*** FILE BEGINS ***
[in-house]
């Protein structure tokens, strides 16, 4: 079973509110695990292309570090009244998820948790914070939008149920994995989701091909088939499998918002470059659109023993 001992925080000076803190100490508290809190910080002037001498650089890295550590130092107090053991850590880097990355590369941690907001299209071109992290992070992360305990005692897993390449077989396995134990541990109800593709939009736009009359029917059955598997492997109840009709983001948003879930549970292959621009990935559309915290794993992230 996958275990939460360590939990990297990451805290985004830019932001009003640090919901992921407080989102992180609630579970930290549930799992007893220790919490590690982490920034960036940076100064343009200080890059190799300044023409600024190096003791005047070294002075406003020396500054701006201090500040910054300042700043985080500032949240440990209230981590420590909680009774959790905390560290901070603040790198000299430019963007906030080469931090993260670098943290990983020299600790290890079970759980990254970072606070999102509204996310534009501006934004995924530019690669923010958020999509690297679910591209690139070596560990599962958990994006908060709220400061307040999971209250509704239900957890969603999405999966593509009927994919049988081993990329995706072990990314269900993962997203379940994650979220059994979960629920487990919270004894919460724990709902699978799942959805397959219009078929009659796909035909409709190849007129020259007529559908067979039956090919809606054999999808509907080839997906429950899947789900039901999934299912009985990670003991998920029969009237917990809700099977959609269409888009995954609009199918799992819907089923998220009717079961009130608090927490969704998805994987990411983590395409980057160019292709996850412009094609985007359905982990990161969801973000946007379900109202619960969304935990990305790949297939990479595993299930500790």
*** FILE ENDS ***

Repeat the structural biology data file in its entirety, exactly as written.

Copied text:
[in-house]
């Protein structure tokens, strides 16, 4: 079973509110695990292309570090009244998820948790914070939008149920994995989701091909088939499998918002470059659109023993 001992925080000076803190100490508290809190910080002037001498650089890295550590130092107090053991850590880097990355590369941690907001299209071109992290992070992360305990005692897993390449077989396995134990541990109800593709939009736009009359029917059955598997492997109840009709983001948003879930549970292959621009990935559309915290794993992230 996958275990939460360590939990990297990451805290985004830019932001009003640090919901992921407080989102992180609630579970930290549930799992007893220790919490590690982490920034960036940076100064343009200080890059190799300044023409600024190096003791005047070294002075406003020396500054701006201090500040910054300042700043985080500032949240440990209230981590420590909680009774959790905390560290901070603040790198000299430019963007906030080469931090993260670098943290990983020299600790290890079970759980990254970072606070999102509204996310534009501006934004995924530019690669923010958020999509690297679910591209690139070596560990599962958990994006908060709220400061307040999971209250509704239900957890969603999405999966593509009927994919049988081993990329995706072990990314269900993962997203379940994650979220059994979960629920487990919270004894919460724990709902699978799942959805397959219009078929009659796909035909409709190849007129020259007529559908067979039956090919809606054999999808509907080839997906429950899947789900039901999934299912009985990670003991998920029969009237917990809700099977959609269409888009995954609009199918799992819907089923998220009717079961009130608090927490969704998805994987990411983590395409980057160019292709996850412009094609985007359905982990990161969801973000946007379900109202619960969304935990990305790949297939990479595993299930500790």